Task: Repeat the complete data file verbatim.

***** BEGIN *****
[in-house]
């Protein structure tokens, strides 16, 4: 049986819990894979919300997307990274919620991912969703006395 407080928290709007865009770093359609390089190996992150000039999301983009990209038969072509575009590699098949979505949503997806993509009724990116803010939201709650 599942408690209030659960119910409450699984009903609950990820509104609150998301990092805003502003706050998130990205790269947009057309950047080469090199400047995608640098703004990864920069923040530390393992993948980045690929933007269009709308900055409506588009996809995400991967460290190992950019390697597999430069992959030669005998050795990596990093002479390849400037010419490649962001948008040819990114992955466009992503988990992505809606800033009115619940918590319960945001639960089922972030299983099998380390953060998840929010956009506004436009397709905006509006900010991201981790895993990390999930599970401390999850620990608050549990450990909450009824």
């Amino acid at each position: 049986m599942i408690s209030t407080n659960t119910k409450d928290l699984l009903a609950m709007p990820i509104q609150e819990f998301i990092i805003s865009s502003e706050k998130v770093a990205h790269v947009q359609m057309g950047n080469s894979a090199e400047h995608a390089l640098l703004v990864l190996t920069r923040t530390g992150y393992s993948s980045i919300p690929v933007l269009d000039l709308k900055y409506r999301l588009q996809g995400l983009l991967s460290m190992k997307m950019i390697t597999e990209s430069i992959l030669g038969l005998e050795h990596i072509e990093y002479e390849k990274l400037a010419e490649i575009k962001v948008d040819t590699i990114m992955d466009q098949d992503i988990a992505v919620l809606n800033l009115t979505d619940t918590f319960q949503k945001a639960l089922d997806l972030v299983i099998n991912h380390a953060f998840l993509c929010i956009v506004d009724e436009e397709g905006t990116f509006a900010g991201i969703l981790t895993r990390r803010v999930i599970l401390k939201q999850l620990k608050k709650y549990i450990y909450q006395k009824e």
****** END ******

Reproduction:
[in-house]
């Protein structure tokens, strides 16, 4: 049986819990894979919300997307990274919620991912969703006395 407080928290709007865009770093359609390089190996992150000039999301983009990209038969072509575009590699098949979505949503997806993509009724990116803010939201709650 599942408690209030659960119910409450699984009903609950990820509104609150998301990092805003502003706050998130990205790269947009057309950047080469090199400047995608640098703004990864920069923040530390393992993948980045690929933007269009709308900055409506588009996809995400991967460290190992950019390697597999430069992959030669005998050795990596990093002479390849400037010419490649962001948008040819990114992955466009992503988990992505809606800033009115619940918590319960945001639960089922972030299983099998380390953060998840929010956009506004436009397709905006509006900010991201981790895993990390999930599970401390999850620990608050549990450990909450009824």
């Amino acid at each position: 049986m599942i408690s209030t407080n659960t119910k409450d928290l699984l009903a609950m709007p990820i509104q609150e819990f998301i990092i805003s865009s502003e706050k998130v770093a990205h790269v947009q359609m057309g950047n080469s894979a090199e400047h995608a390089l640098l703004v990864l190996t920069r923040t530390g992150y393992s993948s980045i919300p690929v933007l269009d000039l709308k900055y409506r999301l588009q996809g995400l983009l991967s460290m190992k997307m950019i390697t597999e990209s430069i992959l030669g038969l005998e050795h990596i072509e990093y002479e390849k990274l400037a010419e490649i575009k962001v948008d040819t590699i990114m992955d466009q098949d992503i988990a992505v919620l809606n800033l009115t979505d619940t918590f319960q949503k945001a639960l089922d997806l972030v299983i099998n991912h380390a953060f998840l993509c929010i956009v506004d009724e436009e397709g905006t990116f509006a900010g991201i969703l981790t895993r990390r803010v999930i599970l401390k939201q999850l620990k608050k709650y549990i450990y909450q006395k009824e």